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To study whether real mobile phone exposure affects the object recognition memory in mice. The objects consisted of cubes, pyramides and cylinders of different colours.
The object recognition task consists of a habituation session (day 1), a training session (acquisition phase with two identical objects; day 2) and a test session (day 3). Day 3 consists of two trials (one trial with familiar objects and one trial with a familiar and a novel object) and an inter-trial interval (for memory consolidation).
Mice were divided into three groups (8 animals per group: exposed, sham exposed and control) and the object recognition task was performed according to the following three protocols: 1) "acute exposure": mice (45 days old) were exposed to the mobile phone during the habituation, the training and the test sessions, but not during the 10 min inter-trial interval (memory consolidation phase); 2) "chronic exposure-I": the same mice were exposed for 17 days for 90 min/per day starting at postnatal day 55 to the same mobile phone irradiation. The object recognition task was performed at postnatal day 72 with irradiation present only during the inter-trial interval phase; 3) "chronic exposure-II": mice were continuously exposed daily under the same conditions up to postnatal day 86 (total exposure duration: 31 days). One day later the object recognition task test was performed without irradiation.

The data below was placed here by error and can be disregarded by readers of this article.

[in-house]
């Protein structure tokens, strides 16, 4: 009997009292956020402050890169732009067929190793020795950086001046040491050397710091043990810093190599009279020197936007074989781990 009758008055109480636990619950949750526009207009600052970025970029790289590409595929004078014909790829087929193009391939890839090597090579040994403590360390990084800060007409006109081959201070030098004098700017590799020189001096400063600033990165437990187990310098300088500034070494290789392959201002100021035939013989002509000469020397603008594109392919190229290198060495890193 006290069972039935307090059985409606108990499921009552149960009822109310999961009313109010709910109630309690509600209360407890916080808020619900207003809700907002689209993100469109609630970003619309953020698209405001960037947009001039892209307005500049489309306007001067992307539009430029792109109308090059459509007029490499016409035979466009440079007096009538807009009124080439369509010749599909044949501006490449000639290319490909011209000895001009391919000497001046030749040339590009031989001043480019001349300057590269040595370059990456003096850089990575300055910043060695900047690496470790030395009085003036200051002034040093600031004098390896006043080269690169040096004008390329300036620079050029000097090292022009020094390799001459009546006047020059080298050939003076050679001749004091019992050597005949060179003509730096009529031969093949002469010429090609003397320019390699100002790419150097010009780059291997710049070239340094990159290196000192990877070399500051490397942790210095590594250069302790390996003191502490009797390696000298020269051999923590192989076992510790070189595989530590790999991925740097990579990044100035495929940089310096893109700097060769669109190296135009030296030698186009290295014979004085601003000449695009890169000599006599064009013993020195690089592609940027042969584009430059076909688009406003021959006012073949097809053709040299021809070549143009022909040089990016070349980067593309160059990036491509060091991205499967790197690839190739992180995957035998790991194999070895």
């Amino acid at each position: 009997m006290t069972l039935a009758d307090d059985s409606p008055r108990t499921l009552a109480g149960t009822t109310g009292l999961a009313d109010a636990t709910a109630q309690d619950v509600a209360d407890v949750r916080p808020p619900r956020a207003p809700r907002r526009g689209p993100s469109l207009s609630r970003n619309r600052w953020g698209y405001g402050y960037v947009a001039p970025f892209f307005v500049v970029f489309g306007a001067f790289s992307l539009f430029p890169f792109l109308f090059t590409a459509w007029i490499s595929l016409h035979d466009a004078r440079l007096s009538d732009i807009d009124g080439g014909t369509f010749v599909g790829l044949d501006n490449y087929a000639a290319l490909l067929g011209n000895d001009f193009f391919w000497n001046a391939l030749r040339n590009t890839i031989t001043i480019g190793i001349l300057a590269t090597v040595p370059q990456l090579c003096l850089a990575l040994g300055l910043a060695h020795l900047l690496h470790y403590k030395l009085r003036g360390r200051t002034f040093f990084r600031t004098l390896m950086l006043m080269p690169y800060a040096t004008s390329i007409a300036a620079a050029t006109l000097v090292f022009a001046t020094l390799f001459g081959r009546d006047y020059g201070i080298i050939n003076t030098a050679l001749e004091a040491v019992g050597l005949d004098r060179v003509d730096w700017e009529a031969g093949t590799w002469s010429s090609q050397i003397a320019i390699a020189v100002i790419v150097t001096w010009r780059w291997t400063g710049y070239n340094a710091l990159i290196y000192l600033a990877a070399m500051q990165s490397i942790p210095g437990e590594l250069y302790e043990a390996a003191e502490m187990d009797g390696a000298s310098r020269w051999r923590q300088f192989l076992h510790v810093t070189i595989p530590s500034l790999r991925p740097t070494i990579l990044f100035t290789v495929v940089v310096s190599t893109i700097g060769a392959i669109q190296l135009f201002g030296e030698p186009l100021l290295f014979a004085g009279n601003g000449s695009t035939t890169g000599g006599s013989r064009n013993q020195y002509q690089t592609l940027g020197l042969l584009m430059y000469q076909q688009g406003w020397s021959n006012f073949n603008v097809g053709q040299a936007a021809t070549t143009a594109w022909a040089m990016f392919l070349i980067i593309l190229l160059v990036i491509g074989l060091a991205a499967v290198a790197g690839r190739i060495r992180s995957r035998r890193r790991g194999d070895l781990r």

|ばく露時間||90 min/day for 3 days (acute exposure), 17 days (chronic exposure-I) or 31 days (chronic exposure-II)|
|チャンバの詳細||sound proof, air-conditioned room|
|ばく露装置の詳細||8 animals kept in a 267 mm x 207 mm x 140 mm Plexiglas cage placed in a half-open Faraday cage; mobile phone placed under the cage or the ORT (object recognition test) apparatus; radio playing during exposure to simulate human voice during mobile phone use|
|Sham exposure||A sham exposure was conducted.|
The data revealed a major effect of the "chronic exposure-I" suggesting a possible severe effect of the electromagnetic field on the memory consolidation phase of the recognition memory process. This may imply that the primary electromagnetic field target may be the entorhinal-hippocampal regions which participate in the object recognition.